Beautiful voices rise from the darkness

Published 12:00 am Sunday, August 24, 2014

“All the Light We Cannot See,” by Anthony Doerr. Scribner. 2014. 544 pp. $27 hardback. Also an ebook.
You will have the most beautiful visions while reading “All the Light You Cannot See” by Anthony Doerr, and some of the most horrifying.
Doerr follows two children, Werner Pfennig in Germany and Marie-Laure Le Blanc in France as World War II unfolds in Europe. As Werner becomes a soldier and Marie-Laure a refugee, the war marches brutally on.
The brilliance of the novel lies in two simple facts. Marie-Laure is blind. Werner has an uncanny talent for radios, and lives a life of sound.
Doerr doesn’t just write another World War II story, he doesn’t describe the moving fronts, the strategies, the atrocities. He focuses totally on the two children, and the people in their small worlds. He views the war from the eyes of the naive.
And do you think because Marie-Laure is blind that she cannot see? She sees shape and color, she sees music and voices and feelings, better than any sighted person could.
And do you think that because Werner is German he is intrinsically evil? That because of his indoctrination at the strict Schulpforta school he really feels what he is told to feel? Werner at first hides under the strict drills and rules, even forsaking a friend. But in his head, alongside the radio waves, is his sister Jutta, scolding, questioning, until he begins to hear her.
It is inevitable Werner and Marie-Laure will meet, but Doerr takes a long and seemingly relentless path to that finite, incredible meeting. And here, we see what both are made of. “When I lost my sight, Werner, people said I was brave. When my father left, people said I was brave. But it is not bravery; I have no choice. I wake up and live my life. Don’t you do the same?”
“He says, ‘Not in years. But today. Today maybe I did.’ ”
How wise the author is, how tapped into children’s minds. For, in addition to the uncertainties, then the horrors of war, he creates a fairy tale. The tale of the Sea of Flames, an incredible, huge blue diamond with a core of red fire. Legend has it that whoever possesses the diamond will live forever, but the people around that person will all die, strangely, unexpectedly.
Marie-Laure’s father is the keeper of the keys at the Museum of Natural History in Paris, and a master of tiny, intricate boxes that require careful manipulation to open. In order to accommodate his daughter, who goes to work with him most days, he takes her on tours of the museum so she knows where everything is. Marie-Laure finds her way with sounds and smells and atmosphere. He builds her a miniature neighborhood, so that by touching the tiny buildings and tracing the streets, she will know her way.
While Werner and his sister live in an orphanage in a coal-mining town in Germany, Marie-Laure learns to read Braille and pours over “20,000 Leagues Under the Sea.” Werner dreads his future in the mine where his father died. Marie-Laure does not think of the future.
Using chapters that alternate between the boy in Germany and the girl in Paris, Doerr also travels around in time, starting in the heat of the war, then going back and forth. The device works in this novel, where it can be distracting in so many others. It gives a sense of hope, perhaps, or a sense that not all will be lost.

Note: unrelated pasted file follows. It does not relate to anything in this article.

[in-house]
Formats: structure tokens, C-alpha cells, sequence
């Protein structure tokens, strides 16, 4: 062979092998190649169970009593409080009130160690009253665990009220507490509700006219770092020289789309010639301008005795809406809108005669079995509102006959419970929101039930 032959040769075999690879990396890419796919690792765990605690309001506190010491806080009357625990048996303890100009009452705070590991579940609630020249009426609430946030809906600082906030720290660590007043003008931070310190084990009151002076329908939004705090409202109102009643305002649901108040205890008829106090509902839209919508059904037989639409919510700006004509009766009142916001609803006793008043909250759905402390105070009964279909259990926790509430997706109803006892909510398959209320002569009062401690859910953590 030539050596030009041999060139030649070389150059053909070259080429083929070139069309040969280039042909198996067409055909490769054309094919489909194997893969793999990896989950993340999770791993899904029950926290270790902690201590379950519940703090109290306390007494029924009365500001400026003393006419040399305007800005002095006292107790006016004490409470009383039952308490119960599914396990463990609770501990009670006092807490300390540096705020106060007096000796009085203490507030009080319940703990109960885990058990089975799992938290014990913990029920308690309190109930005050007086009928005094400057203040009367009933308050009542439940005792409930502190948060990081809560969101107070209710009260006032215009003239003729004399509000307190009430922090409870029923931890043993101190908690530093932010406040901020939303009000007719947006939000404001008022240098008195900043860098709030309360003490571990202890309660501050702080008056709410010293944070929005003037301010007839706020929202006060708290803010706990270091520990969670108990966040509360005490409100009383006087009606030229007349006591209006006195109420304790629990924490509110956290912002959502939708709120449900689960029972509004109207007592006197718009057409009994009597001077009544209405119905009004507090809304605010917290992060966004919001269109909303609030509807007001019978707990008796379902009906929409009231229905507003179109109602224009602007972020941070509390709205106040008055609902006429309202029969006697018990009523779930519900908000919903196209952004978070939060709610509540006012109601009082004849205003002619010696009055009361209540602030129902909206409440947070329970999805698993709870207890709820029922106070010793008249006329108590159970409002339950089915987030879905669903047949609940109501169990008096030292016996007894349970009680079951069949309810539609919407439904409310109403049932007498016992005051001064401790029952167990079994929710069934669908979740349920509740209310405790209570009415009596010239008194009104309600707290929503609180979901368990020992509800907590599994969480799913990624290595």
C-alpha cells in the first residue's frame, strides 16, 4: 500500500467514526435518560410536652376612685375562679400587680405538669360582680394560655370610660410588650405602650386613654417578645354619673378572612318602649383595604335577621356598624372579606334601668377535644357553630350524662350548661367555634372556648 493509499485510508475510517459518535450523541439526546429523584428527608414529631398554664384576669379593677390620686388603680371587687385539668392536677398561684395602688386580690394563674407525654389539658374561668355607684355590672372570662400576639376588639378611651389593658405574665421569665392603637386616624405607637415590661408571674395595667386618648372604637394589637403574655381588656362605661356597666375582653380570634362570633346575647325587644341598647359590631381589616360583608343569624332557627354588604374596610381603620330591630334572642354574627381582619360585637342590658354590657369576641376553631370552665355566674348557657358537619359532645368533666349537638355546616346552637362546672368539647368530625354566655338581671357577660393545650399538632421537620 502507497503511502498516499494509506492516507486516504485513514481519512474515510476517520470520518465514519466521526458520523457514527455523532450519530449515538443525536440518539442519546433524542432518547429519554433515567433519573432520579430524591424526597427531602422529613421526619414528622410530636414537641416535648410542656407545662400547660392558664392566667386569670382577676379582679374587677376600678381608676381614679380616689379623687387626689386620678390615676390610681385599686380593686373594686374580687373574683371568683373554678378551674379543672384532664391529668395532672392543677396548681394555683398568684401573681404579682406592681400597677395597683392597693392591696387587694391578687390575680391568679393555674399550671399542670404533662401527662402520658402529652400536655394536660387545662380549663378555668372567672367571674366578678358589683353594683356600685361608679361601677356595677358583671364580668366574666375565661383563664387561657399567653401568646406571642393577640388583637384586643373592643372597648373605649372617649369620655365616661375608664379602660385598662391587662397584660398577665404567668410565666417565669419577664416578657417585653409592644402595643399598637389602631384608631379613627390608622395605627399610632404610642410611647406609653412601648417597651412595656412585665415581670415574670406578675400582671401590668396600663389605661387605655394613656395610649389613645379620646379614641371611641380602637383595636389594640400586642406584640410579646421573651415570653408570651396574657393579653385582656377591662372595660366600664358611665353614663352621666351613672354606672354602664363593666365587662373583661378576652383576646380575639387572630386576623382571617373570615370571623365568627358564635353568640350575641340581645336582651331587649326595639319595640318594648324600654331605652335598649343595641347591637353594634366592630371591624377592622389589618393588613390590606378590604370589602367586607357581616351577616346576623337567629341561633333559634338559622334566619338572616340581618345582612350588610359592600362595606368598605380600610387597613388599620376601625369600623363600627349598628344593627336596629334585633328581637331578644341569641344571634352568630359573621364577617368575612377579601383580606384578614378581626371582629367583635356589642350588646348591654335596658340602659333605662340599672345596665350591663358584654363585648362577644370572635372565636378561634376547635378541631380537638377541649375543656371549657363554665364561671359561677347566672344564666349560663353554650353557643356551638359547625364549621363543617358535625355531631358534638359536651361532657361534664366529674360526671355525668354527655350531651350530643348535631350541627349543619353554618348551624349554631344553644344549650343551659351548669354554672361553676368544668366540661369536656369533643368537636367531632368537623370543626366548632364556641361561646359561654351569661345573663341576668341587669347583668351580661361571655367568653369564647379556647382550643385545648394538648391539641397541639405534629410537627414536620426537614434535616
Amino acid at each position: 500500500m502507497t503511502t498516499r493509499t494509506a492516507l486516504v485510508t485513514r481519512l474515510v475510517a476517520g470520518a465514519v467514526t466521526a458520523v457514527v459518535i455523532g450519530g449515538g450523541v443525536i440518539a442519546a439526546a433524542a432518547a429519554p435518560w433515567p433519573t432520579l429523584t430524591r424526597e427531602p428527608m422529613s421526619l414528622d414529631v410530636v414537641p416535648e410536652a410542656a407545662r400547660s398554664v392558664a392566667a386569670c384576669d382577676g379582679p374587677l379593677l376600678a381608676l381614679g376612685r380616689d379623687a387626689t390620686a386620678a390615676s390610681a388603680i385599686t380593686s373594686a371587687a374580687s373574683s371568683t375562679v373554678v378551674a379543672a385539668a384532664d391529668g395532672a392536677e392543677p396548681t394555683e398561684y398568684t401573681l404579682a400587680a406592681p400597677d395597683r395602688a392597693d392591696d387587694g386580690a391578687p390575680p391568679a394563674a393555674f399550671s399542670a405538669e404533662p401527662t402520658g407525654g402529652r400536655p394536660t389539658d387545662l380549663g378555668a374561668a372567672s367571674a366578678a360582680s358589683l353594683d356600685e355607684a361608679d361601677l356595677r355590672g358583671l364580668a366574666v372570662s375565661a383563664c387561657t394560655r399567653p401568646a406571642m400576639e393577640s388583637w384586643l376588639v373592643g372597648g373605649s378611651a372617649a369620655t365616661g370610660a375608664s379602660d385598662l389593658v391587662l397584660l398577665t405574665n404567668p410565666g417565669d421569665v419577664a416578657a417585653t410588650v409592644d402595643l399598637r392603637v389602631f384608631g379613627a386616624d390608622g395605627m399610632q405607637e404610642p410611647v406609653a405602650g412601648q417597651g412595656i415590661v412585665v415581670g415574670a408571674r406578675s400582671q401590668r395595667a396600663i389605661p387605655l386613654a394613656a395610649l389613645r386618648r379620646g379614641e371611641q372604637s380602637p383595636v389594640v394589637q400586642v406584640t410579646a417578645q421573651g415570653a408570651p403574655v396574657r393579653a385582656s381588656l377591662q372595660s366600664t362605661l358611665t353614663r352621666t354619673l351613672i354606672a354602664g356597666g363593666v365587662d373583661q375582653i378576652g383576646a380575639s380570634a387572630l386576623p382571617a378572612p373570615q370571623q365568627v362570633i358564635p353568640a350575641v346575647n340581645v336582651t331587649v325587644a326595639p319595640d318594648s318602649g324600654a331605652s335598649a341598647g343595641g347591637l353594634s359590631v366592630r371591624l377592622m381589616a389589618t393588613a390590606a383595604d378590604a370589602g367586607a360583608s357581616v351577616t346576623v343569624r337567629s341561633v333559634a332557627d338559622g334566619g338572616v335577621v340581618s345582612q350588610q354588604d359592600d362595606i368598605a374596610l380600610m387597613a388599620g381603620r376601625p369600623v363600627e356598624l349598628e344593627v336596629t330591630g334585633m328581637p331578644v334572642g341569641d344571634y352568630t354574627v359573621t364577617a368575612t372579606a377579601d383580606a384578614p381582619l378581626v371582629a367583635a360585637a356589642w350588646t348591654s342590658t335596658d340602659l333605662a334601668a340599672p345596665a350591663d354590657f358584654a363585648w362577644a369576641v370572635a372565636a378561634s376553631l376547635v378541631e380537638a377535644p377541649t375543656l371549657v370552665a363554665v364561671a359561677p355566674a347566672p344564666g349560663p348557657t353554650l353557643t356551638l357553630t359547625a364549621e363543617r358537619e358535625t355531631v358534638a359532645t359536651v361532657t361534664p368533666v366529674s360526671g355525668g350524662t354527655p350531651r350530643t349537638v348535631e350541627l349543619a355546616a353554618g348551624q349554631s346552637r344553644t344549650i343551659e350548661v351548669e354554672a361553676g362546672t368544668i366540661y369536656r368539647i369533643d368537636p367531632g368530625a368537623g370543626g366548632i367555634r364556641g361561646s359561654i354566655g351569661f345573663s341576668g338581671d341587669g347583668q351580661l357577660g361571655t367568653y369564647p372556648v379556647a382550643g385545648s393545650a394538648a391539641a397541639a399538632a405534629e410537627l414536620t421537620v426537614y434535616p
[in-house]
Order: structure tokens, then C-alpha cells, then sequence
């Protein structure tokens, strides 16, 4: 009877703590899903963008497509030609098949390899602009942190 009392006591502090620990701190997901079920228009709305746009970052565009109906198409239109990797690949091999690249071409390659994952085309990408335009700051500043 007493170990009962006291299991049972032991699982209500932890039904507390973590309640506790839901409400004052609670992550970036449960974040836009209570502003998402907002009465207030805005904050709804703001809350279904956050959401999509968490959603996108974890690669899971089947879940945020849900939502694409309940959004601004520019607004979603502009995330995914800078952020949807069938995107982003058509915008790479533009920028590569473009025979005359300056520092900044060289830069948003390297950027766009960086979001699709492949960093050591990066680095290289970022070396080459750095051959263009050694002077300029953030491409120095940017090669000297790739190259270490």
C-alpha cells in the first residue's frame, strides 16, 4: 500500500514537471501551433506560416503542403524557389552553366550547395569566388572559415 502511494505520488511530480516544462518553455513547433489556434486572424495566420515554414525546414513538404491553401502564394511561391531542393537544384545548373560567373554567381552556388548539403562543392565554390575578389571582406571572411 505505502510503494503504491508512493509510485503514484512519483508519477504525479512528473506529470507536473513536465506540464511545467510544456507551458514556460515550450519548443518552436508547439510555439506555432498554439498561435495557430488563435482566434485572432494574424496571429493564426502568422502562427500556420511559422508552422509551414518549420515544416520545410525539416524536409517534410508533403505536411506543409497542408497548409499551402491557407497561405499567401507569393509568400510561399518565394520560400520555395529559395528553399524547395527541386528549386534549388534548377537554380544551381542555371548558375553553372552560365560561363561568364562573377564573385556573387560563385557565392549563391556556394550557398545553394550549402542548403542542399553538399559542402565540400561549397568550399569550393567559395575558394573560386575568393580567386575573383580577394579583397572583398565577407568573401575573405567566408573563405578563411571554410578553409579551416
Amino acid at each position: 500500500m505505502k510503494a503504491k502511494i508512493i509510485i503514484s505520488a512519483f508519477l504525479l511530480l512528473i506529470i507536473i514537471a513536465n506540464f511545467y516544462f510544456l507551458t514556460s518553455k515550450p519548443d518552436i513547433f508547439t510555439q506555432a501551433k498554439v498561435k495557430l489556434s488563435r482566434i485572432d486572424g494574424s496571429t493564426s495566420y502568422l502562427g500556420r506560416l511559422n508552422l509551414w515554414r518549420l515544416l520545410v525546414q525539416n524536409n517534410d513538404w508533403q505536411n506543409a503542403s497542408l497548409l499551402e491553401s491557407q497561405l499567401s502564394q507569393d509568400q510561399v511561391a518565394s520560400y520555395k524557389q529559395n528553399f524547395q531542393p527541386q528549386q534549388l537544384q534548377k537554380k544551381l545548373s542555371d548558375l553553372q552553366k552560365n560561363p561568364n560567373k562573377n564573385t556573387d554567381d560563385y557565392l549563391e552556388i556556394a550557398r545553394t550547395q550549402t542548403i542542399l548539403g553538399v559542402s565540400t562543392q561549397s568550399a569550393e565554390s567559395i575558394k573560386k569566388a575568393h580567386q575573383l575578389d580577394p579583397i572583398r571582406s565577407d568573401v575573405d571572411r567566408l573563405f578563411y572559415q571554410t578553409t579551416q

When the Germans invade Paris, the museum is desperate to keep the Sea of Flames out of Nazi hands, and makes three copies of the diamond, sending them out with escaping staff members. None knows who has the real stone.
Although the search for the stone is gripping — almost unbearable — and the object is, indeed, a formidable catalyst, the real story is of Werner’s and Marie-Laure’s transformations due to the war.
Werner comes to accept the Nazi teachings, the heartless violence of his world, especially as he becomes a favorite who can fix radios and pinpoint locations through triangulation. At 16, he is in the field assigned to a special radio signal group that travels Europe seeking to crush the resistance.
Marie-Laure lives with her great uncle, Etienne, in Saint-Malo, waiting for news of her father and secretly supporting the resistance with her great-uncle’s radio.
Marie-Laure’s father has been called to Paris, but ends up, like so many others, as a prisoner of war. As hope fades across the continent, as the Germans become more desperate, true atrocities take their toll. And yet, there is so much life in these young people. Marie-Laure, having lived in an insular world, does not fully understand what is going on around her. She understands at a deeper, more essential level, and that’s her message — we must preserve what is essential inside of us. We must focus on the light we cannot see to be a light to lead us into more than survival, into the deep mysteries of what makes us human.
She muses late in life, “And is it so hard to believe that souls might also travel those paths? That her father and Etienne and Madame Manec and the German boy named Werner Pfennig might harry the sky in flocks, like egrets, like terns, like starlings? That great shuttles of souls might fly about, faded but audible if you listen closely enough?”
Doerr uses words so eloquently, so carefully, never maudlin, never excessive. He hones in on his subjects and tells an expansive story from the most basic level. It is indeed a novel to savor. “All the Light We Cannot See” is simply beautiful.